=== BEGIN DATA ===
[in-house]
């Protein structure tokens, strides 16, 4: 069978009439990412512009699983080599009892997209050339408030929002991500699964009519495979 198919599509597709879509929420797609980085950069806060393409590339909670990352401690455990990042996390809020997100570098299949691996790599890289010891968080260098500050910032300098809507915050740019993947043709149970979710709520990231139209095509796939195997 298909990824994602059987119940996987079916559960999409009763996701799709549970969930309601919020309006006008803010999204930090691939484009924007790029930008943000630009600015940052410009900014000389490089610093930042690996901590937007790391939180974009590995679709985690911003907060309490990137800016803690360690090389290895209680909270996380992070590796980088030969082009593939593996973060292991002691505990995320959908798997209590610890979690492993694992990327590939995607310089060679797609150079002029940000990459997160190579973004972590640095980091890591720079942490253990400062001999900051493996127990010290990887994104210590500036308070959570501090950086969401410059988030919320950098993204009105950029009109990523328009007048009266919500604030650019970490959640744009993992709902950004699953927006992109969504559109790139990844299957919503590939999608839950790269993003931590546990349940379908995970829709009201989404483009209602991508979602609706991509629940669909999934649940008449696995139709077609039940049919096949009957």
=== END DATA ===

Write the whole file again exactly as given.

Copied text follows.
[in-house]
């Protein structure tokens, strides 16, 4: 069978009439990412512009699983080599009892997209050339408030929002991500699964009519495979 198919599509597709879509929420797609980085950069806060393409590339909670990352401690455990990042996390809020997100570098299949691996790599890289010891968080260098500050910032300098809507915050740019993947043709149970979710709520990231139209095509796939195997 298909990824994602059987119940996987079916559960999409009763996701799709549970969930309601919020309006006008803010999204930090691939484009924007790029930008943000630009600015940052410009900014000389490089610093930042690996901590937007790391939180974009590995679709985690911003907060309490990137800016803690360690090389290895209680909270996380992070590796980088030969082009593939593996973060292991002691505990995320959908798997209590610890979690492993694992990327590939995607310089060679797609150079002029940000990459997160190579973004972590640095980091890591720079942490253990400062001999900051493996127990010290990887994104210590500036308070959570501090950086969401410059988030919320950098993204009105950029009109990523328009007048009266919500604030650019970490959640744009993992709902950004699953927006992109969504559109790139990844299957919503590939999608839950790269993003931590546990349940379908995970829709009201989404483009209602991508979602609706991509629940669909999934649940008449696995139709077609039940049919096949009957």